Maritime Progress Anchored by ‘Kraken of Digitalisation’, Says Report

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maritime digitalisation

A new report by Wärtsilä has revealed that fear and myth-making surrounding the uncharted waters of digitalisation are halting technological progress within the maritime industry. 

The report, which surveyed 221 maritime professionals across Europe, the Middle East, the US and Asia-Pacific, found that almost half of maritime professionals had a volatile attitude towards technology, while two-thirds saw the ability to digitalise existing infrastructure and retrofit vessels as a major challenge. 

36 per cent of respondents also admitted to being resistant to technological progress despite the majority (78 per cent ) understanding that change and technological innovation could benefit shipping processes. 

The report notes that many fears surrounding maritime digitalisation stem from myths about technology comparable to ancient stories about mythological sea monsters such as the Kraken. 

“Our report draws striking parallels between the fears and misunderstandings that gave rise to vivid stories of famous mythological sea monsters that live on in folklore today,” Michael Christiansen, Vice president of Wärtsilä said. 

“The industry agrees that digitalisation is essential to the future of shipping. But little tangible progress has been made to date because of wildly different and vague interpretations of what digitisation actually means,” he explained.

An industry divided 

The report notes that fragmentation within maritime teams is one of the major obstacles preventing technology from taking hold of the industry. 

80 per cent of ports around the world still heavily depended on manual legacy solutions such as whiteboards or spreadsheets to manage critical marine services like towage, pilotage and launch boats, according to research by port management software provider InnovezOne.

Experts have highlighted that this overreliance on manual labour is not only due to disagreement within the industry, but also maritime professionals' distrust of the tech sector. 

“The industry feels that IT has not delivered particularly with the seamless and ubiquitous UI/UXs they become so accustomed to on their mobile applications. “On the other hand, Tech people feel that shipping people are unwilling to spend time & commit their effort to discuss their problems and requirements,” Chye Poh Chua, founder of ShipsFocus, explains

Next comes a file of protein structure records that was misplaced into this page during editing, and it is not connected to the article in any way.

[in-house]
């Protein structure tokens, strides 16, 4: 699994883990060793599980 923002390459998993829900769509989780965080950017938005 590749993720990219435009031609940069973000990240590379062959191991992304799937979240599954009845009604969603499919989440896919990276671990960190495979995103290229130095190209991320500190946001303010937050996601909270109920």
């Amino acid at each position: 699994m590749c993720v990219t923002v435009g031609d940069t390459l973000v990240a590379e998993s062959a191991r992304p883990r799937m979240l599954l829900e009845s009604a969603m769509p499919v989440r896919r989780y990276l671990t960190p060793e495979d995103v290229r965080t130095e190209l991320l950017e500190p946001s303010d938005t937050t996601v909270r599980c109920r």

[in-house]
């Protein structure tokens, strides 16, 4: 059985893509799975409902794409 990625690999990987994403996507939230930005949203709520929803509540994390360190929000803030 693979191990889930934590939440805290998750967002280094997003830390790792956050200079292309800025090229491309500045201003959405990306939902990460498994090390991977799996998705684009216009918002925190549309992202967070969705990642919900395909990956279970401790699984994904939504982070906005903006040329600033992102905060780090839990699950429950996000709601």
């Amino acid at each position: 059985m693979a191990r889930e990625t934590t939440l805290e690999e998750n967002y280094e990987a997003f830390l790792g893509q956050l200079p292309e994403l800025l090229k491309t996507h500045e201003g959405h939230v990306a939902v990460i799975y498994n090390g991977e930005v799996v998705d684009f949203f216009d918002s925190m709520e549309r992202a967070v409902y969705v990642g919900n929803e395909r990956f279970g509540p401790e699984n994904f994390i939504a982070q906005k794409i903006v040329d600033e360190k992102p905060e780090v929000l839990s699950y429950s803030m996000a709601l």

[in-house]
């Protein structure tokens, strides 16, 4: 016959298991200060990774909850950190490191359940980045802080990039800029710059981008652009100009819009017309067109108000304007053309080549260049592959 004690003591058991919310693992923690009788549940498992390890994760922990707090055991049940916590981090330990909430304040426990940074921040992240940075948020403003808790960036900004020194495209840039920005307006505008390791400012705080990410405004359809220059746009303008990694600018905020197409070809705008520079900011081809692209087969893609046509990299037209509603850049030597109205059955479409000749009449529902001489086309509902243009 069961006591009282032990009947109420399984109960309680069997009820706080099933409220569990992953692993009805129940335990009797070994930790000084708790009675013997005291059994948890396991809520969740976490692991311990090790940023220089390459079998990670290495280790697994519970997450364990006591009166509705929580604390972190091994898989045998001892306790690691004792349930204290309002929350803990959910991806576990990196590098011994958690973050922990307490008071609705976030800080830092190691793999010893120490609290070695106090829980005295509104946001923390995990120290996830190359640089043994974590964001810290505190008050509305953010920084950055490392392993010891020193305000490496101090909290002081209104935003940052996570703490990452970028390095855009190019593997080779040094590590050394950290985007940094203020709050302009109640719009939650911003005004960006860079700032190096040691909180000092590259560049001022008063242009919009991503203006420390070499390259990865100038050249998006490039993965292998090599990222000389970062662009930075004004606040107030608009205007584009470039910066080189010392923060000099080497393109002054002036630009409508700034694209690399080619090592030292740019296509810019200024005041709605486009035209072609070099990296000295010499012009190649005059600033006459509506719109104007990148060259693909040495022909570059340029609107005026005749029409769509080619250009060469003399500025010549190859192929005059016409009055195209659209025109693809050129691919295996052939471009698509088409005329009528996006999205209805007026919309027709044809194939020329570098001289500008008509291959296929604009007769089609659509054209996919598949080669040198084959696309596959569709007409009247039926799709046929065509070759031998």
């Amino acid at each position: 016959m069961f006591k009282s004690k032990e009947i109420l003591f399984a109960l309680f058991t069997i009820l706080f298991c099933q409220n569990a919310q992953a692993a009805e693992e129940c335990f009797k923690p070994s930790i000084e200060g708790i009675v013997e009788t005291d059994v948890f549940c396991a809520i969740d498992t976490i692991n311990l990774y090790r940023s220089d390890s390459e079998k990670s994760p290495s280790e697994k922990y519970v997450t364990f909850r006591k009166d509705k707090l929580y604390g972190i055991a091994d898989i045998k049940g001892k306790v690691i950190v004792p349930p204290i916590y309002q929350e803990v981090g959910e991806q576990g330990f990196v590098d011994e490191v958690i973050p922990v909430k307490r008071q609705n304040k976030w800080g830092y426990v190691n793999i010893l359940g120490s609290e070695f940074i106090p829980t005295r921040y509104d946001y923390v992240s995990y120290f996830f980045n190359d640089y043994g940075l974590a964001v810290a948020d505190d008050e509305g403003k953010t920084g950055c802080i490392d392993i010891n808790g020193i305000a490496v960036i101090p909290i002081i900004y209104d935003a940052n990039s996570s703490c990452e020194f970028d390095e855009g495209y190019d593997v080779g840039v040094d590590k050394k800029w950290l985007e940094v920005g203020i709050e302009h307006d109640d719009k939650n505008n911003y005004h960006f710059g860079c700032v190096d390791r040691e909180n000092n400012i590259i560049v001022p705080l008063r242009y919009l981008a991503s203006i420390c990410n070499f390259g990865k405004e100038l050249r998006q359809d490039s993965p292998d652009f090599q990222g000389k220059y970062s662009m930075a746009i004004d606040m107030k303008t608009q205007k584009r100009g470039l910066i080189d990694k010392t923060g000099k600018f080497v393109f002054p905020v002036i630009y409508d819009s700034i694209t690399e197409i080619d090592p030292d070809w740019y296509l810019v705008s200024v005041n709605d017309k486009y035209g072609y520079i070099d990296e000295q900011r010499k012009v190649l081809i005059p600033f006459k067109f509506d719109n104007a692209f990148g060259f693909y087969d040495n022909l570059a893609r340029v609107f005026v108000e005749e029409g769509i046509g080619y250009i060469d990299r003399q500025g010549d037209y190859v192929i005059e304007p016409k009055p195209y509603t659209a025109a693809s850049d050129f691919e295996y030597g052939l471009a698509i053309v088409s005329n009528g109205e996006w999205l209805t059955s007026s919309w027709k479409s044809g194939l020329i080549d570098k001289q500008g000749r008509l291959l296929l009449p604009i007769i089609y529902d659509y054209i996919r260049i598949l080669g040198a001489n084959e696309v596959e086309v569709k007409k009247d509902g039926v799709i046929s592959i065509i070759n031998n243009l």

“Both sides have different perspectives, expectations and priorities – more so in the case of a CVC or Corporate Innovation structure. They still need an expert third party to bridge the gap,” he adds. 

But Wärtsilä notes that maritime professionals also feel unsupported by their own organisations and authorities which adds to the confusion, frustration and fear that plagues the industry and prevents progression from being made. 

“Without collaboration, products and tools are brought in but not implemented in a sustainable and ongoing way,” Wärtsilä’s report writes. 

“This aggravates the issue of professionals being overwhelmed by technology and data – becoming once more disempowered rather than empowered in the face of digitalisation,” the report added,” it adds.

Collaboration is key to Maritime digitalisation 

One of the major silver linings of the report was that the majority of maritime professionals believed technology could transform shipping for the better, with 70 per cent of respondents saying that they had a very clear understanding of why digitalisation is needed and its benefits.”

But for this to happen, 88 per cent of respondents agreed that collaboration within the industry would be key to its digitalisation, whilst two thirds recognised that people will be more crucial to digital transformation than the technology itself. 

To learn how businesses can collaborate more effectively, visit our Unified Communications Page.

“Like the sea, digital transformation is a great unifier. We are all in the same boat. Real progress will only happen when we collectively abandon the idea of digital transformation as all or nothing,” Christiansen explained. 

We can and must share and learn from each other’s experiences because digitisation won’t be achieved by any one player alone. We need to work together to build an ecosystem where digital technologies on board a ship talk to those in offices on shore,” he added.

The report concludes that without complete buy-in from a large proportion of maritime industry professionals from the outset, successful digital transformation will not be possible. 

Unless there is a unified consensus on digitalisation within the industry, myth-making by maritime professionals who feel stranded by digitisation rather than supported by it. 

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